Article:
Italian-Creole Fusion: Ruffino’s is a source of delectable taste adventures

I always ask friends who are Baton Rouge residents to give me tips about good restaurants in the area. The latest tip came from a native who graduated from LSU, and now has a catering business. Ruffino’s Italian Restaurant is where she has celebrated many special occasions through the years. The executive chef of this memorable restaurant is Peter Sclafani III, an award-winning, third generation restaurateur from New Orleans, whose grandfather owned the phenomenally popular Sclafani’s, and whose uncle runs a cooking school in New Orleans that turns out some of the city’s great chefs. Chef Sclafani is known for his passion for fresh, regional ingredients and creative specials.

The last Baton Rouge restaurant I had received a great tip about was Le Creole. The chef I had encountered while dining there for lunch was Ryan Andre, whose cooking stints have included Commander’s Palace in New Orleans (In my review, I mistakenly referred to him as Randy instead of Ryan, and for that I apologize, kind readers). Although I am a resident of New Orleans, which is known for its celebrity chefs, I have come away from my dining experiences in Baton Rouge realizing how much incredible culinary talent is in the city these days.

Ruffino’s, located at 18811 Highland Road (225-753-3458), turned out to be a wonderful experience. Coincidentally, while speaking with Chef Sclafani recently, I discovered I had selected one of his fabulous duck dishes as my top choice while serving as a judge during a blind tasting for the New Orleans Wine and Food Experience last year (he received an award for the dish). I fondly remembered the delectable sample while speaking with him about his duck recipes and other culinary marvels at Ruffino’s.

Chef Sclafani, who has won several other culinary awards, including the Celebrity Chef of New Orleans Cook-off and a silver medal in the Louisiana Gold Culinary Classic, makes many personal appearances in New Orleans and Baton Rouge, including the New Orleans Jazz and Heritage Festival, the French Quarter Festival, and A Taste of Baton Rouge. He is a former board member of the Louisiana Restaurant Association, and is a frequent guest on WBRZ’s morning show and WAFB’s Saturday cooking segments. He also teaches a highly popular demonstration cooking class once a month at Ruffino’s.

Popular with locals and visitors alike, Ruffino’s offers an extensive and diverse menu that is far beyond the delicious gourmet pizzas that come from the wood-burning oven. Diners also enjoy wonderful appetizers, such as crabmeat cheesecake glossed with a meuniere sauce, with just a hint of demiglace; eggplant Mary crowned with lump crabmeat and mushrooms; BBQ shrimp, redolent of rosemary and Worcestershire; and crabmeat with a zesty Creole brie sauce poured into a puff pastry. My recommendation is to get the appetizer sampler to share with everyone at the table.

Most of the pastas are homemade, and there is a “bambino” menu for kids who love such things as spaghetti and meatballs. The extensive menu offerings include seafood, veal, steaks and chops, chicken, and Ruffino’s specialties. In the realm of seafood, the cedar plank baked redfish has my vote. It is usually made with a farm-raised redfish from Texas.

“When you make the redfish at home, you have to make sure the cedar plank is untreated. If you buy it at a store such as Home Depot, it may have arsenic on it,” Chef Sclafani advises. “You want to buy it at Williams-Sonoma or a place like Whole Foods.”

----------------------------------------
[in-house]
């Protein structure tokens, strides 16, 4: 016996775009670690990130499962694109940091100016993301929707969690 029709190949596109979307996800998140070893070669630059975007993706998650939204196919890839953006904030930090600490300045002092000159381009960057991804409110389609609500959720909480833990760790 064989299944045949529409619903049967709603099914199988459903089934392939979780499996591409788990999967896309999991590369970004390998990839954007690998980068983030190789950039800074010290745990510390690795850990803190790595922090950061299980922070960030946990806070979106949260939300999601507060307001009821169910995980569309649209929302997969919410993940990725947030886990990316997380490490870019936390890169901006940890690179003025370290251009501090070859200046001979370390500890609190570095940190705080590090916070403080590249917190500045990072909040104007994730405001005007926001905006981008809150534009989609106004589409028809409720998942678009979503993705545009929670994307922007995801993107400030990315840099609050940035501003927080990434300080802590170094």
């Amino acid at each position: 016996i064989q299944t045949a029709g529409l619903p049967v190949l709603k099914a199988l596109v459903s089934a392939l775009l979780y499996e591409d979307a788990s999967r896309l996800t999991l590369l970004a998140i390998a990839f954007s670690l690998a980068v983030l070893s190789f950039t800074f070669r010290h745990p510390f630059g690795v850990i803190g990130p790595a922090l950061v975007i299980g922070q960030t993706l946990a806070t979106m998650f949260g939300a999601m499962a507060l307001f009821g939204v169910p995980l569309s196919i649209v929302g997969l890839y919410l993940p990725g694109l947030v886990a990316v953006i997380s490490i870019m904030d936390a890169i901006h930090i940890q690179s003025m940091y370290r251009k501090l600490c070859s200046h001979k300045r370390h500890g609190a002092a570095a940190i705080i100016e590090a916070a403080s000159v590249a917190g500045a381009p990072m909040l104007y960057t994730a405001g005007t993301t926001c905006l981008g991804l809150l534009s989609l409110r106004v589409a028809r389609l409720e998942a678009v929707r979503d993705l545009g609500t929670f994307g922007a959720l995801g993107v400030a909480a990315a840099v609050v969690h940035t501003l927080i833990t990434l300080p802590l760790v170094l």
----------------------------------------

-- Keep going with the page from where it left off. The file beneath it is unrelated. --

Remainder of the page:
“We soak the cedar plank boards overnight and brush them with a little oil,” he continues. “We cut the tomatoes and we’ll shingle them over the fish. The tomatoes protect the fish from drying out in the oven. This dish kind of embodies what we do at Ruffino’s.” The chef refers to his cuisine at Ruffino’s as Italian-Creole fusion. The menu includes both classic dishes and creative fare.

The steaks are truly excellent here. My favorite is the ultra-tender eight-ounce filet mignon served with rosemary and garlic roasted potatoes. Chef Sclafani cooks them sous vide, which translates into one incredible steak that is cooked perfectly throughout (not raw on the inside and medium towards the edges like most others). “The sous vide process tenderizes the meat,” Chef Sclafani explains. “Then we sear it at 1800 degrees. That’s the part everybody likes—the sizzle. When you cut the steak, it is perfectly medium rare from top to bottom with all the wonderful juices.”

On Sundays, Ruffino’s runs a lobster special that is well worth sampling. A live one-and-a-half-pound Maine lobster with all the trimmings (including the homemade pasta du jour) goes for $19.95. Thursday’s osso bucco is also not to be missed. “I’m a huge fan of braising,” Chef Sclafani adds. “I’ll also do rabbit occasionally. If there is lobster left over from Sunday, I’ll run a fra diablo on Monday with a spicy tomato sauce. The lobster has really been a big hit on Sundays.”

For dessert, try the white chocolate bread pudding and the homemade sorbets (especially the blood orange or mango sorbets when available; they change daily). Ruffino’s has an impressive wine list, and the restaurant has recurrently been a recipient of the Wine Spectator’s Award.

There are special events held throughout the year, including LSU wine dinners, complete with people in mascot garb, and the Academy Awards wine dinners where the staff dresses up in character outfits connected to the “best picture” nominees. The many recent awards for Ruffino’s have included “Best Italian Restaurant,” “Best Date Night Restaurant,” “Chef of the Year,” and “Restaurant of the Year” (an honor bestowed by the Baton Rouge Hospitality Association). Most people agree after dining here that Ruffino’s is well worth visiting and revisiting.


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